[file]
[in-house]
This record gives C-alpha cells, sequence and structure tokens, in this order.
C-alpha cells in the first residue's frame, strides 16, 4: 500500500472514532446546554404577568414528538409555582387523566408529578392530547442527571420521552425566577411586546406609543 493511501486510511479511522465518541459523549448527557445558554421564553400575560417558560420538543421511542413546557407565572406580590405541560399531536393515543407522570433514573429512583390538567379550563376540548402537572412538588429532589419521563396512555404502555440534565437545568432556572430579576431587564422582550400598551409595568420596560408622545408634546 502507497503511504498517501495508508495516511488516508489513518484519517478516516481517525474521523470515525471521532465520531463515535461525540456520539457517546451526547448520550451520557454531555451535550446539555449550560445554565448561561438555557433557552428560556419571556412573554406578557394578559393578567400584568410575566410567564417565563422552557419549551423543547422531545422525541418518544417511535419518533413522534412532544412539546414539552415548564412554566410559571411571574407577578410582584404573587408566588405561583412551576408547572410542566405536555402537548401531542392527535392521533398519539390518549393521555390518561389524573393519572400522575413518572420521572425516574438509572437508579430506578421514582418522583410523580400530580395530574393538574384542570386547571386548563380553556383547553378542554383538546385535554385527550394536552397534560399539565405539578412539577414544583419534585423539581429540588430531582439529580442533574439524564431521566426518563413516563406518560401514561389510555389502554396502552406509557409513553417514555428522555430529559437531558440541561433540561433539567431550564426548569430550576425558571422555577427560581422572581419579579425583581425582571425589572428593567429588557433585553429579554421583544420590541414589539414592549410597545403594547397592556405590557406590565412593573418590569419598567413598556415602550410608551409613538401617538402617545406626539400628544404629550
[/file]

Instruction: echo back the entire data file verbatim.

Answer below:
[in-house]
This record gives C-alpha cells, sequence and structure tokens, in this order.
C-alpha cells in the first residue's frame, strides 16, 4: 500500500472514532446546554404577568414528538409555582387523566408529578392530547442527571420521552425566577411586546406609543 493511501486510511479511522465518541459523549448527557445558554421564553400575560417558560420538543421511542413546557407565572406580590405541560399531536393515543407522570433514573429512583390538567379550563376540548402537572412538588429532589419521563396512555404502555440534565437545568432556572430579576431587564422582550400598551409595568420596560408622545408634546 502507497503511504498517501495508508495516511488516508489513518484519517478516516481517525474521523470515525471521532465520531463515535461525540456520539457517546451526547448520550451520557454531555451535550446539555449550560445554565448561561438555557433557552428560556419571556412573554406578557394578559393578567400584568410575566410567564417565563422552557419549551423543547422531545422525541418518544417511535419518533413522534412532544412539546414539552415548564412554566410559571411571574407577578410582584404573587408566588405561583412551576408547572410542566405536555402537548401531542392527535392521533398519539390518549393521555390518561389524573393519572400522575413518572420521572425516574438509572437508579430506578421514582418522583410523580400530580395530574393538574384542570386547571386548563380553556383547553378542554383538546385535554385527550394536552397534560399539565405539578412539577414544583419534585423539581429540588430531582439529580442533574439524564431521566426518563413516563406518560401514561389510555389502554396502552406509557409513553417514555428522555430529559437531558440541561433540561433539567431550564426548569430550576425558571422555577427560581422572581419579579425583581425582571425589572428593567429588557433585553429579554421583544420590541414589539414592549410597545403594547397592556405590557406590565412593573418590569419598567413598556415602550410608551409613538401617538402617545406626539400628544404629550